This time last year, the Northeast began to pick up what was left from Hurricane Sandy. There was a lot of rain, a lot of wind, flooding, and electrical outages. But not all the damage was ashore. In an excellent long-form narrative piece, the Tampa Bay Times covered the story of the Bounty, a functional replica of HMS Bounty from that famous story of a mutiny. This Bounty was used in the 1960s movie and had sailed ever since until it sank off Cape Hatteras, North Carolina.
The piece doesn’t makes use of some charts and graphics to explain positioning and familiarise the reader with terminology. It’s a fascinating though ultimately tragic story. And like so many of these long-form pieces, the credit list is extensive.
Credit for the piece goes to Michael Kruse, Don Morris, Maurice Rivenbark, Carolyn Edds, Caryn Baird, Barbara Moch, Mike D’Andrea, Bill Duryea, Alexis N. Sanchez, and Lee Glynn.
Last year Hurricane Sandy wrecked swathes of the Jersey Shore and Long Island. Since then, authorities and officials have been busy preparing and rebuilding the shore for the unofficial start of summer: Memorial Day Weekend. This interactive map from the New York Times looks at what will be open for Memorial Day from Connecticut through Long Island to as far south as Margate.
Once you find your preferred beach, you can see the details of what will be open, closed, or otherwise different. This is the view for Atlantic City, nearest to the southern New Jersey shore towns where I spent so many years but are left off the map.
Credit for the piece goes to Jenny Anderson, Lisa W. Foderaro, Tom Giratikanon, Sarah Maslin Nir, Robert Davey, Christopher Maag, and Tim Stelloh.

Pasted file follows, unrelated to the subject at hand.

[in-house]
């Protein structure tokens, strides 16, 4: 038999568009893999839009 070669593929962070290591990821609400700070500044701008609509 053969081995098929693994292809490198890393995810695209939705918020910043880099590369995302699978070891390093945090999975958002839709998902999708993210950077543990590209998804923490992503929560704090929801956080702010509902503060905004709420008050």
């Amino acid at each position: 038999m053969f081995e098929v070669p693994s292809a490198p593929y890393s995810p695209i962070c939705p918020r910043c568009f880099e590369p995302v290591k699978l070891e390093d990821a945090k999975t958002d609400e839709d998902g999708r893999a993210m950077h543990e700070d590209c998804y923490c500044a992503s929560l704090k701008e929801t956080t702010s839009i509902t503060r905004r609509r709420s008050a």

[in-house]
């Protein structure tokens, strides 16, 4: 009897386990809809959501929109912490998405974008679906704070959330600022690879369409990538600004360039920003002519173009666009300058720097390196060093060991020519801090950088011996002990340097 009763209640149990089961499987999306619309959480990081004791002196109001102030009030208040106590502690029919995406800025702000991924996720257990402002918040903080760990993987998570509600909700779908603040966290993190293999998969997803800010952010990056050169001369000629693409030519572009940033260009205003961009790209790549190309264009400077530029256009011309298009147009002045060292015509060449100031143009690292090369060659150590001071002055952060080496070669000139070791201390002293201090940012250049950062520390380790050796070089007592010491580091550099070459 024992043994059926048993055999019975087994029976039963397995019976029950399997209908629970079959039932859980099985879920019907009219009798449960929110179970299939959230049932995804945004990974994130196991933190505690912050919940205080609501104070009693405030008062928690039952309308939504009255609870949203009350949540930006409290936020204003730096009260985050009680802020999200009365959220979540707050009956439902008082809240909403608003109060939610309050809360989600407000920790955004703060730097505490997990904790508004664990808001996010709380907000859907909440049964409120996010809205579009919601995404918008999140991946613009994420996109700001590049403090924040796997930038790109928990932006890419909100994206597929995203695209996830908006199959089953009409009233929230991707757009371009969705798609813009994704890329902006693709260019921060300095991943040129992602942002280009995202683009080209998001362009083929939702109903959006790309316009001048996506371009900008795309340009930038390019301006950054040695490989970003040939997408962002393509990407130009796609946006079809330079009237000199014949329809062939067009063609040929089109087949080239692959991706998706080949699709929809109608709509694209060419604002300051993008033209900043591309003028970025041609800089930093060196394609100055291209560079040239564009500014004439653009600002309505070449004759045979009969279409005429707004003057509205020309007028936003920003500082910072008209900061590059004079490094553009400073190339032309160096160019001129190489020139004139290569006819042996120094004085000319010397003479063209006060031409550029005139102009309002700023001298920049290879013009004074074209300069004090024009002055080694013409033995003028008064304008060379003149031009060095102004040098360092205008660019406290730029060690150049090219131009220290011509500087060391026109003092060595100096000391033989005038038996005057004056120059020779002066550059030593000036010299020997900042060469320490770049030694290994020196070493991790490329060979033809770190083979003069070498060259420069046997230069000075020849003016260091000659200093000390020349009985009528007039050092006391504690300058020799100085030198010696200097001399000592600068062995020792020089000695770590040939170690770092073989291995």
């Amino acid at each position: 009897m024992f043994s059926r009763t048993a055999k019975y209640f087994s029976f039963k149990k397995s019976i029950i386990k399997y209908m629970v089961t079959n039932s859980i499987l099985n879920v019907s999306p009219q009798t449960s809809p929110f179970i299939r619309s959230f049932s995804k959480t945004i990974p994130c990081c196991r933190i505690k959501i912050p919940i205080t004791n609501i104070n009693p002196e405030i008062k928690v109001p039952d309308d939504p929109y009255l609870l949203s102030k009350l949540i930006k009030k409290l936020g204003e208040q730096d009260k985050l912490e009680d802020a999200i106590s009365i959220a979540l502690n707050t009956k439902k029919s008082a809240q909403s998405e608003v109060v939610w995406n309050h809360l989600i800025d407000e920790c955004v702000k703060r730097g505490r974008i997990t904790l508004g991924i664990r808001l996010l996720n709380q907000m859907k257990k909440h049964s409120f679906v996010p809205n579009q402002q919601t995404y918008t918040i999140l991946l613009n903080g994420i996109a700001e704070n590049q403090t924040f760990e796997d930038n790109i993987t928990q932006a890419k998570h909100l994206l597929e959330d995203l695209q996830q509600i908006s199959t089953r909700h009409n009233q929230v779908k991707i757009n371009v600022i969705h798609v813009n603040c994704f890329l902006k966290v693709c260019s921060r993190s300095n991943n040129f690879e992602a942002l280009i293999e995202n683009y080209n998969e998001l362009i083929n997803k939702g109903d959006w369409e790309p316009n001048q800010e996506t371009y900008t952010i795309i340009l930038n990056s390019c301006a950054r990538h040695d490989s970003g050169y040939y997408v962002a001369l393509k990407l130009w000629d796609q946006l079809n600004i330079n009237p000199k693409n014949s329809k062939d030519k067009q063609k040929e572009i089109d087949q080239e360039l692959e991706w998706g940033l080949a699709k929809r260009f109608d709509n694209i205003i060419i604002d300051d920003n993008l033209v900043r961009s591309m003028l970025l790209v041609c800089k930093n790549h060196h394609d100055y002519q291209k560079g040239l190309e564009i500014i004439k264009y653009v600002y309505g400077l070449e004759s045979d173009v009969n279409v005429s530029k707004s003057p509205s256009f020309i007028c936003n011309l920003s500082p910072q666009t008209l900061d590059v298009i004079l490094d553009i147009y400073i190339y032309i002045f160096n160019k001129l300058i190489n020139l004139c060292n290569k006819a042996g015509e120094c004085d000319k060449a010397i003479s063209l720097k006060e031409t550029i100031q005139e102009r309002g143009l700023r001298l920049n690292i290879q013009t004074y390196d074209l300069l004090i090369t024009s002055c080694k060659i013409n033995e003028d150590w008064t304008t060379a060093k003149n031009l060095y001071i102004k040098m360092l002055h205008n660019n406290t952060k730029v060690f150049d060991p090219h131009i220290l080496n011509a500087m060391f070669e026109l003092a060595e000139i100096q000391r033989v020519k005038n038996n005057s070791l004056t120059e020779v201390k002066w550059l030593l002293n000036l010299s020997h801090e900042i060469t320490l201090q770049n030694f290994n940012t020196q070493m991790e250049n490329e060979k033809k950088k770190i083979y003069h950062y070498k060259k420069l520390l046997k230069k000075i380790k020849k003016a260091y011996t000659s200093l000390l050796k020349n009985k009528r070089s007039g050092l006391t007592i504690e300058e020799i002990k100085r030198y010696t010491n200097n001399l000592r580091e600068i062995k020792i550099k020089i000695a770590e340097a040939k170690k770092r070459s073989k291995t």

Hurricane Sandy also brought quite a lot of wind. Before the storm landed just south of Atlantic City I was travelling east on the Pennsylvania Turnpike. And as the map below from the New York Times illustrates, I was driving through not insignificant winds (with quite a few more powerful gusts). In the first few hours after landfall, the winds within 100 miles of Sandy’s centre—which was due to pass within miles of my hometown—continued to whip everything exposed to the environment. Thankfully after those first few hours, things began to calm very quickly.
The link through the image above is an animation of sorts of the timeline of wind forecasts.
Credit for the piece goes to Mike Bostock and Shan Carter.
Hurricane Sandy hit the Jersey shore before moving northwest through southeastern Pennsylvania. These were two maps from two different electric utility companies providing information on the number of outages. This first and smaller graphic is from PECO. The second and larger is from FirstEnergy. The graphic from FirstEnergy breaks into the township level when zoomed in sufficiently. Clearly from being able to post this, I am among the fortunate with my electricity still up and running.
Clearly these are not all outages, only the outages reported by these two electrical utilities. At the time of writing some 1.3 million people were without electricity in Pennsylvania and over 7 million in the Northeast while Sandy—now an extra-tropical low pressure system—continues to dump rain and snow on the interior reaches of the area.